Breastfeeding= pornography, apparently
I suppose it’s the Bill Henson effect, but it seems like lately everyone has been particularly on edge about the lines between art and porn, especially when it comes to photography. I’ve written about a few different instances of this in the past few months, and the issues are always pretty similar. This time, the dictator of what’s appropriate is Facebook- and the offensive act is breastfeeding.
Melbourne photographer Christopher Rimmer posted on his Facebook page pictures that he had taken of tribal Himba women on a recent trip to Africa, which are part of an upcoming exhibition about the western influence on Africa and the effect on its natural environment and tribal culture. Each of the women he photographed gave their consent to have their pictures shown. But because the women are bare-chested, and one is breast-feeding her child, Facebook banned them for being ‘pornographic’ and ‘unsuitable for children.’
Facebook does not allow ‘content that is hateful, threatening or pornographic; incites violence; or contains nudity or graphic or gratuitous violence.’ Okay. But the idea that breastfeeding is somehow ‘pornographic’ and ‘unsuitable for children’ is just kind of bizarre. First of all, I have trouble imagining that hoards of young children are browsing a professional photographer’s Facebook page. But even if they were, and they did stumble across these pictures, sure, they’d probably giggle, but I don’t think they’d be shocked in any way. Most children know about breastfeeding. Their understanding of what breasts are for is to give milk to babies. They have most likely seen it happen before.
And they should (in my opinion) be exposed to it. Understanding that breastfeeding is a natural part of life, instead of seeing it as something shameful that should be hidden away, is the only way we’ll ever move on from this current climate where breastfeeding in public so often becomes a political issue.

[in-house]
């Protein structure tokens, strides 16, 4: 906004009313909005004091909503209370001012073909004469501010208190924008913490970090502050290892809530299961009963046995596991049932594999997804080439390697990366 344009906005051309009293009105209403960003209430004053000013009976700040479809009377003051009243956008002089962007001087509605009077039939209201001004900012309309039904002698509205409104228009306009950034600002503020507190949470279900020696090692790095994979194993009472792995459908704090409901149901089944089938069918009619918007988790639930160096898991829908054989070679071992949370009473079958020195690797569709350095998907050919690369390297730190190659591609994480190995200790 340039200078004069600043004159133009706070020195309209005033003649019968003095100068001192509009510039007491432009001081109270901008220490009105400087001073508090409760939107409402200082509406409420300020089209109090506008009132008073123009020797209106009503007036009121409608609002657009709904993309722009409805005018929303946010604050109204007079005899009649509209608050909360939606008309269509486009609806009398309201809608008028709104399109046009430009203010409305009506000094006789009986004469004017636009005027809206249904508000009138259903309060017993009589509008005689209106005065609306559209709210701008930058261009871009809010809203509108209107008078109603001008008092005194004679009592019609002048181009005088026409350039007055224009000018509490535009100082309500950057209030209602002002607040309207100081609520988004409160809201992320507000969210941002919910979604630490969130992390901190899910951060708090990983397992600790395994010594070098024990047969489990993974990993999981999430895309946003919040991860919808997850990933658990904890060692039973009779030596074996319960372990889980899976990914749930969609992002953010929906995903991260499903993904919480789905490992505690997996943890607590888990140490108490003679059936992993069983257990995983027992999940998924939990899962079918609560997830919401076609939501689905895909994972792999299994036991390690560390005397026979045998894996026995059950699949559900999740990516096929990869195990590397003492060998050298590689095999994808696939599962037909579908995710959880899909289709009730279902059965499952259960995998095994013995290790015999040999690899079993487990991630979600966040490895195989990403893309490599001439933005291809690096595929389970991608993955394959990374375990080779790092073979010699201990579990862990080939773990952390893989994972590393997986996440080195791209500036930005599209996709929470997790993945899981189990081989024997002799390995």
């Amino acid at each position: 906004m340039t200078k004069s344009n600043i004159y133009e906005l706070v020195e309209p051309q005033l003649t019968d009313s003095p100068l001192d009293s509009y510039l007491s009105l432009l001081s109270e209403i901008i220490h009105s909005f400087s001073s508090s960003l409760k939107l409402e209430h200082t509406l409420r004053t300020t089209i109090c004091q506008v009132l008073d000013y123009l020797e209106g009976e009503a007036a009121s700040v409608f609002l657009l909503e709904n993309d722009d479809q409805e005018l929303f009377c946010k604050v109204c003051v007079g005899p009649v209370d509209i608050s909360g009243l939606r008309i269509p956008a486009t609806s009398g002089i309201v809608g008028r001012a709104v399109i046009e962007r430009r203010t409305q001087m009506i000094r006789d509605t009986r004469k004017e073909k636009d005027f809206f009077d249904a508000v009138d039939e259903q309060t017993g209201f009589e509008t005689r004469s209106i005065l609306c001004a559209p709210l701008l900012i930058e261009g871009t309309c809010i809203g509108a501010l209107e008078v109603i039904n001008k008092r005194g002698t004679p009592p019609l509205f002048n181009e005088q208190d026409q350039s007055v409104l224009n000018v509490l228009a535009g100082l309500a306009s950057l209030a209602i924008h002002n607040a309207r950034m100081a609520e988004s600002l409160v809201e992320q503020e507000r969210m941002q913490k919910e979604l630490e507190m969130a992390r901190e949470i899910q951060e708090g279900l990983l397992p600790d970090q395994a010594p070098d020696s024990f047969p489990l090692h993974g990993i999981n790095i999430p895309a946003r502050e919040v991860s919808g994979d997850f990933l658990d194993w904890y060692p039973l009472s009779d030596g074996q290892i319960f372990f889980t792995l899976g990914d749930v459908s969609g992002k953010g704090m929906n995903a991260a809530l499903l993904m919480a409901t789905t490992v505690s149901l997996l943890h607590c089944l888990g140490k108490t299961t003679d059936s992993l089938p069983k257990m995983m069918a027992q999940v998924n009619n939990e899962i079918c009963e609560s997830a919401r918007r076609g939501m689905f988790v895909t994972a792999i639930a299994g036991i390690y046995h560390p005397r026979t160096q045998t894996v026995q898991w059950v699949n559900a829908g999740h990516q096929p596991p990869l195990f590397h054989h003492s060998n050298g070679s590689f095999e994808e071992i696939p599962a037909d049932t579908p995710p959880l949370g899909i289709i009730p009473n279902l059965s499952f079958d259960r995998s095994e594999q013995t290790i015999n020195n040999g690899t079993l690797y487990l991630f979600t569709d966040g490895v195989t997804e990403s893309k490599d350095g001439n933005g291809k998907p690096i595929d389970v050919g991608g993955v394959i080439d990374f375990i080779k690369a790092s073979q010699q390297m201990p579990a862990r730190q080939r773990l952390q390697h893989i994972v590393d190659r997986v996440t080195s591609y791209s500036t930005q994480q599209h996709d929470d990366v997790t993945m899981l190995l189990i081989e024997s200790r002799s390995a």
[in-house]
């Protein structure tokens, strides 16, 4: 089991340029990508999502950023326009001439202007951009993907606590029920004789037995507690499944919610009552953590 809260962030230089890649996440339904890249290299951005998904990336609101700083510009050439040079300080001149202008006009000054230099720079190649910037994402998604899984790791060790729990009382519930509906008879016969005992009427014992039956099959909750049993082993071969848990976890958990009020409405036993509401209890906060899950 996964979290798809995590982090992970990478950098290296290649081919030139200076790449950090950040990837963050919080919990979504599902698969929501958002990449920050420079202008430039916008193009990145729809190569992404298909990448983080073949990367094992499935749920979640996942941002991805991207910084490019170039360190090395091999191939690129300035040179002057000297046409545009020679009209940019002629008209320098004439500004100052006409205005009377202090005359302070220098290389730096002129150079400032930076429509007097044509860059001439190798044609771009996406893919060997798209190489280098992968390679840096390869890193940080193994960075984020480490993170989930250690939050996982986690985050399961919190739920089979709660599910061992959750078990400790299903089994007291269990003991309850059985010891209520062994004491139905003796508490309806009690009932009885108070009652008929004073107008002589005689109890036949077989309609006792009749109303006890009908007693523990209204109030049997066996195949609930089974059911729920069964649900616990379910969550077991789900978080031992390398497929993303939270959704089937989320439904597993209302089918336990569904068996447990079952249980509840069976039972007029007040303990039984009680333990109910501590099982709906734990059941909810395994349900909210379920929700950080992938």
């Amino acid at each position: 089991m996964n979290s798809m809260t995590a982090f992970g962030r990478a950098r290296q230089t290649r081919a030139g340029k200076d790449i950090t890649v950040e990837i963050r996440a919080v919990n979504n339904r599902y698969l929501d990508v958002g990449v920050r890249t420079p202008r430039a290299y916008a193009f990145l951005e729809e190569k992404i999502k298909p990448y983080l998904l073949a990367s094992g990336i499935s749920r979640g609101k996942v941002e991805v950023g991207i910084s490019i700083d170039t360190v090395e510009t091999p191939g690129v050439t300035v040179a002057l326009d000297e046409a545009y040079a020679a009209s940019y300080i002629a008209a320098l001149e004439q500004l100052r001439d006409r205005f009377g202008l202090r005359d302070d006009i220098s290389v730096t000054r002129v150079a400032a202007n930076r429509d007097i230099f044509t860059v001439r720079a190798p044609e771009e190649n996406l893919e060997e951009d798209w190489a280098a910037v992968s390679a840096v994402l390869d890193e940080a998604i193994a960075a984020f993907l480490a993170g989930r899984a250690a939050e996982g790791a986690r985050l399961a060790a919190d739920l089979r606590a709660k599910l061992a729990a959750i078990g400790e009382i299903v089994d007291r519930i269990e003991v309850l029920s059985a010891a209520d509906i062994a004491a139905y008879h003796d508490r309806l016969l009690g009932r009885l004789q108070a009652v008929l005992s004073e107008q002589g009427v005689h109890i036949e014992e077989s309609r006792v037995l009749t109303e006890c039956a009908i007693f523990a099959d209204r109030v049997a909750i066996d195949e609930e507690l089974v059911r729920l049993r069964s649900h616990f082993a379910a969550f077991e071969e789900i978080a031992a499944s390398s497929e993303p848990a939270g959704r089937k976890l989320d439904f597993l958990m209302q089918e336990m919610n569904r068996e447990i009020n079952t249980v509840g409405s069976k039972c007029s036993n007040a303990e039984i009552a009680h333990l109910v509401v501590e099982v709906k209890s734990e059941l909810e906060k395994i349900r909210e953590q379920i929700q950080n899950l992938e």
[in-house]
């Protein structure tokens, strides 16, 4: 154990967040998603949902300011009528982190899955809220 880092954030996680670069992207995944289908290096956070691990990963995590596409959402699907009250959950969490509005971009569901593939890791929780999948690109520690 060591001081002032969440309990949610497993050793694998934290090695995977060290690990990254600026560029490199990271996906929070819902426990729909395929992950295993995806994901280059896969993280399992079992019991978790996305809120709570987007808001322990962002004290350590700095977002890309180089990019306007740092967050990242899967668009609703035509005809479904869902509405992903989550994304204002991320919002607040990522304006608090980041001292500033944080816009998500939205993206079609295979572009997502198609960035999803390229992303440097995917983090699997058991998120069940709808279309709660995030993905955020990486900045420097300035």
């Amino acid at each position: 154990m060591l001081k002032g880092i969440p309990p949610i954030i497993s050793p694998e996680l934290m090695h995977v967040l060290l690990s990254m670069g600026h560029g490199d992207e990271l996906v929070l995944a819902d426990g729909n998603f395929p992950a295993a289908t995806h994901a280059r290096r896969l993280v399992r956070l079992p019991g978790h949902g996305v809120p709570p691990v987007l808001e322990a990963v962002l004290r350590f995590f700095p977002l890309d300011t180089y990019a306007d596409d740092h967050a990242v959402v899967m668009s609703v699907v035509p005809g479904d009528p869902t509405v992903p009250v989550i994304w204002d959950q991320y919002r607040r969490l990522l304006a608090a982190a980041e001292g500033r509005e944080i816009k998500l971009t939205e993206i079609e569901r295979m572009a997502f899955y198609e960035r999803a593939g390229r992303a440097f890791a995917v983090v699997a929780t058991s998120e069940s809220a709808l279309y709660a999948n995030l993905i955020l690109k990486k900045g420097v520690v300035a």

This all seems to stem from some kind of misguided logic that assumes breastfeeding must somehow be in some way sexual. Which is insane. Yes, breasts are generally associated with sex. But breastfeeding puts them in an entirely different context. It might provoke a sense of discomfort in a lot of people because of the difficulty in separating the two contexts, but that doesn’t mean the act in itself is in any way pornographic.
I have a friend (or Facebook friend at least, which isn’t quite the same thing) who constantly uploads pictures of herself posing in scanty wisps of lingerie. To me, that’s far more inappropriate (and potentially offensive and dangerous etc) than Rimmer’s photographs, but using the simple criterion that there is no nipple showing, nobody would dare try to intervene and tell her she couldn’t do that.
This case is particularly problematic because the photographs in question are demonstrating another culture. Tribal Himba have always worn loincloths and painted their bodies with ochre; it is entirely normal for women to be bare-chested in their culture. It is only, paradoxically, the act of banning the pictures that in fact sexualises them.
Still, Rimmer has the right attitude about it- he says he’s going to send Facebook founder Mark Zuckerberg a signed print of one of the pictures that was deemed inappropriate…